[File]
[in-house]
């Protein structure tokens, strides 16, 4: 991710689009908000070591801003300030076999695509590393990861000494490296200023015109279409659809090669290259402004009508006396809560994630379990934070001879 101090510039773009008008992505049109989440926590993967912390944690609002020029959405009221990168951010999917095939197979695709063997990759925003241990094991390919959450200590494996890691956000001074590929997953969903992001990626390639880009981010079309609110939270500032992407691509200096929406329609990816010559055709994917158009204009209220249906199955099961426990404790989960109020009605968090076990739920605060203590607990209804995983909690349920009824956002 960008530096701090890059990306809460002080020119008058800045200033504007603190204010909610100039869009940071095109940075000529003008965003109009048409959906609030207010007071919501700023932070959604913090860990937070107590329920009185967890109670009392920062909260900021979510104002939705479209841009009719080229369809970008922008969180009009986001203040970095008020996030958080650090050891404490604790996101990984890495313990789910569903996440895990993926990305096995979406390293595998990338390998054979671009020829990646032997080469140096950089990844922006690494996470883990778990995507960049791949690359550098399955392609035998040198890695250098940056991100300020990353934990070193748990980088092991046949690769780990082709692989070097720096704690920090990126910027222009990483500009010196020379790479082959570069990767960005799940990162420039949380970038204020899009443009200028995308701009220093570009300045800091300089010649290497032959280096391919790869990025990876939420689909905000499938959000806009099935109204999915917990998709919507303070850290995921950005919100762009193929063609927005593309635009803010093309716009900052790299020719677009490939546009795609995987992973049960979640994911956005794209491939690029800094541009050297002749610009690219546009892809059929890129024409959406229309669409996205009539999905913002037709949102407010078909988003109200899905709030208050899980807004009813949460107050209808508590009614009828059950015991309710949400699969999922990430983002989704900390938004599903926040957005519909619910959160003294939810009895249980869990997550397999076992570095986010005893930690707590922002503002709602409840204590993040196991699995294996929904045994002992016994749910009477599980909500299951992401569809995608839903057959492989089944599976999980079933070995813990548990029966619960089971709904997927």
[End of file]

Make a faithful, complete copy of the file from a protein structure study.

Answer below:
[in-house]
């Protein structure tokens, strides 16, 4: 991710689009908000070591801003300030076999695509590393990861000494490296200023015109279409659809090669290259402004009508006396809560994630379990934070001879 101090510039773009008008992505049109989440926590993967912390944690609002020029959405009221990168951010999917095939197979695709063997990759925003241990094991390919959450200590494996890691956000001074590929997953969903992001990626390639880009981010079309609110939270500032992407691509200096929406329609990816010559055709994917158009204009209220249906199955099961426990404790989960109020009605968090076990739920605060203590607990209804995983909690349920009824956002 960008530096701090890059990306809460002080020119008058800045200033504007603190204010909610100039869009940071095109940075000529003008965003109009048409959906609030207010007071919501700023932070959604913090860990937070107590329920009185967890109670009392920062909260900021979510104002939705479209841009009719080229369809970008922008969180009009986001203040970095008020996030958080650090050891404490604790996101990984890495313990789910569903996440895990993926990305096995979406390293595998990338390998054979671009020829990646032997080469140096950089990844922006690494996470883990778990995507960049791949690359550098399955392609035998040198890695250098940056991100300020990353934990070193748990980088092991046949690769780990082709692989070097720096704690920090990126910027222009990483500009010196020379790479082959570069990767960005799940990162420039949380970038204020899009443009200028995308701009220093570009300045800091300089010649290497032959280096391919790869990025990876939420689909905000499938959000806009099935109204999915917990998709919507303070850290995921950005919100762009193929063609927005593309635009803010093309716009900052790299020719677009490939546009795609995987992973049960979640994911956005794209491939690029800094541009050297002749610009690219546009892809059929890129024409959406229309669409996205009539999905913002037709949102407010078909988003109200899905709030208050899980807004009813949460107050209808508590009614009828059950015991309710949400699969999922990430983002989704900390938004599903926040957005519909619910959160003294939810009895249980869990997550397999076992570095986010005893930690707590922002503002709602409840204590993040196991699995294996929904045994002992016994749910009477599980909500299951992401569809995608839903057959492989089944599976999980079933070995813990548990029966619960089971709904997927």